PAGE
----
Sometimes as a music reviewer, you are privileged enough to hear an album that is ahead of its time. Occasionally, you’ll know right away that whatever you’re listening to is the harbinger of trends to come. Most of the time, it takes a couple of years to truly recognize that what you heard all that time ago would be the advent of something more.
In the case of Saving Abel’s “Miss America,” I had the perhaps even more rare treat of hearing an album that is behind its time. “Miss America,” with its sense of the dramatic, anguished, awkward love ballads and pseudo-tinged grunge sensibility, would have been right at home in the wheelhouse of 1993, along with Cracker, Stone Temple Pilots and Candlebox.
Now, the possibility exists that what we’re actually seeing is the start of the next revolution of the great mainstream rock cycle. The first rock acts of the 50’s inspired those in the 70’s, in turn the 90’s, and now perhaps this album is the birth pangs of the next generation.
If that is the case, then Saving Abel needs to put a finer point on whatever the central ideal they represent is. In the grunge era, music served as the rallying point for a disaffected, confused generation coming of age in a digital world very much unlike their parents’. In the case of “Miss America,” the messages are haphazard and mixed.
I have never quite understood the attitude that it takes to write a song like “The Sex is Good,” about not being in love and not being committed, then follow it up with “Angel Without Wings,” and profess to need love and help to survive. Is it that easy to have your cake and eat it, too? That kind of mixed message plagues the entire album, as it’s difficult to tell whether Saving Abel wants to be tough, soft, or ready to fight. There is no perceptible flow between tracks, as all three emotions are assembled in any order throughout the album. “Miss America” could have been more effective if Saving Abel had divided the album into sections, almost like having subchapters.
The first and last songs, “Tap Out,” and “Hell of a Ride” are the album’s best. They stand out among the morass of similar songs, are both possessed of good rhythm, and have just enough down-home Mississippi charm to channel some of the backwoods southern classic rock of old. There are also plenty of screeching, well produced, Slash-outside-the-church-in-the-November-Rain-video guitar solos dotted through not only those two songs, but the album as a whole.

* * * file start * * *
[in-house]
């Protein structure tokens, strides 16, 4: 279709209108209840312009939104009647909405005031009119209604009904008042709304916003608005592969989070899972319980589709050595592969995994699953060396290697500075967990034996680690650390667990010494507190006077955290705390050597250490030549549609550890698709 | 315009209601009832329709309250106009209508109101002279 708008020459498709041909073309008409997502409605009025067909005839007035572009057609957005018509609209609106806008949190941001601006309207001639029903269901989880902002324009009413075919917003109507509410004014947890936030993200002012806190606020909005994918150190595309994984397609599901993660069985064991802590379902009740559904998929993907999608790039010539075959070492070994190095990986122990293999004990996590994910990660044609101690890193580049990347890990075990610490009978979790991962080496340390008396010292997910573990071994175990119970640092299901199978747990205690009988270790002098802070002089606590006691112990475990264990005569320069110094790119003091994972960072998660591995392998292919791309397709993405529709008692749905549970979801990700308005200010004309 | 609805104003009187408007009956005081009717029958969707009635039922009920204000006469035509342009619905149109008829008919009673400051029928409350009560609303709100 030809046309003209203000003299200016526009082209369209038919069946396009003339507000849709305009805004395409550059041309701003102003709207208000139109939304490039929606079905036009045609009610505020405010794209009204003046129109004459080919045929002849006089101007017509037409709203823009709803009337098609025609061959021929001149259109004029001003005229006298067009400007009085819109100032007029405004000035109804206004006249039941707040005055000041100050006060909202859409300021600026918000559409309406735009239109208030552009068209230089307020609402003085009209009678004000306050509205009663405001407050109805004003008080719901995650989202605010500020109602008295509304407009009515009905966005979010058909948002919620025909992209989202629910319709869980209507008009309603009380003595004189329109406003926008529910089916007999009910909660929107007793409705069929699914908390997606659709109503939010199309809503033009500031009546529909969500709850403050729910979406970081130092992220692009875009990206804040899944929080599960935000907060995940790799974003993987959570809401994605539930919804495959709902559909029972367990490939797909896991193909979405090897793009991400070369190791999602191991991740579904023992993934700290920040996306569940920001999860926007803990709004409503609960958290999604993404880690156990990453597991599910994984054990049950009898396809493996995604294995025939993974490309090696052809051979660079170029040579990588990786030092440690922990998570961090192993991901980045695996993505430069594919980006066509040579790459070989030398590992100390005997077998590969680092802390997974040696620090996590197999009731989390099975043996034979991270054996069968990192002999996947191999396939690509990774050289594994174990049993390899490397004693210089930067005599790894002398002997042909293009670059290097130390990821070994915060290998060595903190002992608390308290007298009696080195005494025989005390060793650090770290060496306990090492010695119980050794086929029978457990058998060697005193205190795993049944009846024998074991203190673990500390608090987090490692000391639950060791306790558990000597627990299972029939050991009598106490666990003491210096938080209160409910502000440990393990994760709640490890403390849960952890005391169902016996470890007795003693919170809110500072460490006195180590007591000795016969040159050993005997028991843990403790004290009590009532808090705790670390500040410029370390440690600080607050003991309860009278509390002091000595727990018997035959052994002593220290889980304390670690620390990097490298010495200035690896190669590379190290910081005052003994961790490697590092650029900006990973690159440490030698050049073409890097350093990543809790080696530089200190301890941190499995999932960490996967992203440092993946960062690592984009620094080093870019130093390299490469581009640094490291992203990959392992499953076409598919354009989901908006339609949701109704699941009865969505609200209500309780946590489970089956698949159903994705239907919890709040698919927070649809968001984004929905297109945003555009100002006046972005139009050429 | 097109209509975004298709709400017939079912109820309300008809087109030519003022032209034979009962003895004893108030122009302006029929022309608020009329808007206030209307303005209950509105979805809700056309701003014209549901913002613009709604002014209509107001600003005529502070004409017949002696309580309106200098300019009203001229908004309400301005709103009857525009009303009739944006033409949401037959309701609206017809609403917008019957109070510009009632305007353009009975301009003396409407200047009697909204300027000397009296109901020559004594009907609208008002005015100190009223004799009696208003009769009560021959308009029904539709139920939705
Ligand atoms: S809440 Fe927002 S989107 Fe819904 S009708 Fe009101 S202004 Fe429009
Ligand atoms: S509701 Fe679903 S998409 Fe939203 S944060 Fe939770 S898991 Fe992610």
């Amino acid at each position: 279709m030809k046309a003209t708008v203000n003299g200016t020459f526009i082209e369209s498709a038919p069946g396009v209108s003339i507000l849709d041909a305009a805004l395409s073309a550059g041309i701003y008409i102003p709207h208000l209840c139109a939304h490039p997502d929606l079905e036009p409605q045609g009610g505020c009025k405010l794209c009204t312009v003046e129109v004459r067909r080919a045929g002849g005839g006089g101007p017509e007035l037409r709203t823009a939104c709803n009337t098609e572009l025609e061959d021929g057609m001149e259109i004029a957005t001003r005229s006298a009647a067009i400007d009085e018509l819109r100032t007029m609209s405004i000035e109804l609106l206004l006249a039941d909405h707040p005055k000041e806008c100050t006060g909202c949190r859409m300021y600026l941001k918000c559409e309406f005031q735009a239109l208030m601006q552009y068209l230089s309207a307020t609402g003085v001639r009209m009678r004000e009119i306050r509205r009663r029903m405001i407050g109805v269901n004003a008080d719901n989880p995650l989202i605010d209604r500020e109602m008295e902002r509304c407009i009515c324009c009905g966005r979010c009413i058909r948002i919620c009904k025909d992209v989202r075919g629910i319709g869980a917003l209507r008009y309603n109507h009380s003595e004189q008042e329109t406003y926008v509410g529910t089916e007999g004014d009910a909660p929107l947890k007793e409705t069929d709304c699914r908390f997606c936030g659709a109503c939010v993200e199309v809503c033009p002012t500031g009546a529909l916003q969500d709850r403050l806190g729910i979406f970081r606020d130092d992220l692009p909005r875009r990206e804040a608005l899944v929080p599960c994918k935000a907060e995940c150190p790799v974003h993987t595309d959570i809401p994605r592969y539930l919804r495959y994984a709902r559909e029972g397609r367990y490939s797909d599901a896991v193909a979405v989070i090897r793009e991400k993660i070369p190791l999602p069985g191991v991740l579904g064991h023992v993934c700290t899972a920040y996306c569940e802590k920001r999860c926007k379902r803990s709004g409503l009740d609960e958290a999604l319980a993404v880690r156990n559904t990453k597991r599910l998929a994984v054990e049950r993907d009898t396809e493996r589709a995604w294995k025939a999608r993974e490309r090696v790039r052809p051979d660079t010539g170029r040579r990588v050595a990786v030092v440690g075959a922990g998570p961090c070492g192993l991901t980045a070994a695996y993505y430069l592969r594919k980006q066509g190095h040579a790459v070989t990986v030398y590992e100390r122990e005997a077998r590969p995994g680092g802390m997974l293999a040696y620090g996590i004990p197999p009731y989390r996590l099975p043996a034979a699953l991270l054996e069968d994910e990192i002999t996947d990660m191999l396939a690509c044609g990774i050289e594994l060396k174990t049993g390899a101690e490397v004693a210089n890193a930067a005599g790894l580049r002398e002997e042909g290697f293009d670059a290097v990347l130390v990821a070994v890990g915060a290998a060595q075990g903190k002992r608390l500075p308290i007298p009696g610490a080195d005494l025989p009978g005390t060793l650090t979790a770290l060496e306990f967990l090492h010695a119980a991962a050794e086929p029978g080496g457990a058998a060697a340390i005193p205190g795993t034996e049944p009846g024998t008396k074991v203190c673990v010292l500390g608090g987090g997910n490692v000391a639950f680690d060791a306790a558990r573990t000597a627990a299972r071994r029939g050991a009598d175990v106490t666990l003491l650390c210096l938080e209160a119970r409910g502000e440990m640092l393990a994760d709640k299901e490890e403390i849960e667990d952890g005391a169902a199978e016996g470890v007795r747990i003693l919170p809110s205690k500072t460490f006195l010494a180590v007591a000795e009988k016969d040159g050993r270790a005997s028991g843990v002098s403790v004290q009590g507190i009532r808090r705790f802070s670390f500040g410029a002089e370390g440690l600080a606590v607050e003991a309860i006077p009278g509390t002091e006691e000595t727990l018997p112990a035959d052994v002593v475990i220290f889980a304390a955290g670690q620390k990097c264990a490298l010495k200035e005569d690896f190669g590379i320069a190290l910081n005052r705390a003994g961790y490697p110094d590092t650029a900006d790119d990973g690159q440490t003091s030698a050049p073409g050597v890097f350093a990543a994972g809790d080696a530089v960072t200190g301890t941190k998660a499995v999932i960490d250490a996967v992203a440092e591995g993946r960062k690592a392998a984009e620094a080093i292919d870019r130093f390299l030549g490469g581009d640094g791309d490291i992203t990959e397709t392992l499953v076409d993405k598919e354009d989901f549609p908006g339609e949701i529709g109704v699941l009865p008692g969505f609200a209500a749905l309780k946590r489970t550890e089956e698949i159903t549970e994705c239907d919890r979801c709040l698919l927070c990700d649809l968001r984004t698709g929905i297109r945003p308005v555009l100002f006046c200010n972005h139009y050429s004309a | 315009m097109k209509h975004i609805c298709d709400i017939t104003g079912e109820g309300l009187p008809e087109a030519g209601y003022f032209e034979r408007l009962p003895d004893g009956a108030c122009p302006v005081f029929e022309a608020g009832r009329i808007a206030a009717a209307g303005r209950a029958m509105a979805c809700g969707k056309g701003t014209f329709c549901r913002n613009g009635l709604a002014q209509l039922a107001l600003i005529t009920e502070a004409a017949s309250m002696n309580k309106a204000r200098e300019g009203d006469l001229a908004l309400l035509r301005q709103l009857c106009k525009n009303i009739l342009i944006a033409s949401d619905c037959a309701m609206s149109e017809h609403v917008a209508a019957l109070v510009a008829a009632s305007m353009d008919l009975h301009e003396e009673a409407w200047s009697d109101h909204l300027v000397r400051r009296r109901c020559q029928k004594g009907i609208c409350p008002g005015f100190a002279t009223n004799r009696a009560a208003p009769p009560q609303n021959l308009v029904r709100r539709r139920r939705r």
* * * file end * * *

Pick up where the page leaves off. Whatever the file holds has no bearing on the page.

Jared Weeks’ vocal style helps the album out of what could have been a very deep hole. Given the sheer number of soft-centered ballads and songs about longing, it’s much too easy to envision Saving Abel aping so many whiny alt-rock bands. Thankfully, his deeper and less emotive vocals keep the attention focused away from what could have been a very dreary effort, especially in middle tracks like “Contagious” or “I’m Still Alive.”
The album’s forthcoming single, “Stupid Girl (Only in Hollywood,)” is a not so subtle reminder of songs like “Interstate Love Song.” The difference being that the novelty has eroded somewhat, and it also sounds like Rev Theory is playing a cover of that song, instead of the Stone Temple Pilots.
In the end, “Miss America” sounds a little like the soundtrack to a movie about two teenagers who are very much in love, and one leaves to find his or herself while the other stays home and worries. One of the strangest things about the album is that it has no proper coda. There are three or four songs that could have closed the effort, and while “Hell of a Ride” is a decent enough choice, it’s not an exclamation point to send the paying customers home happy.
I can see the mainstream of Saving Abel, but I feel like Collective Soul or Stone Temple Pilots did this before, and did it better.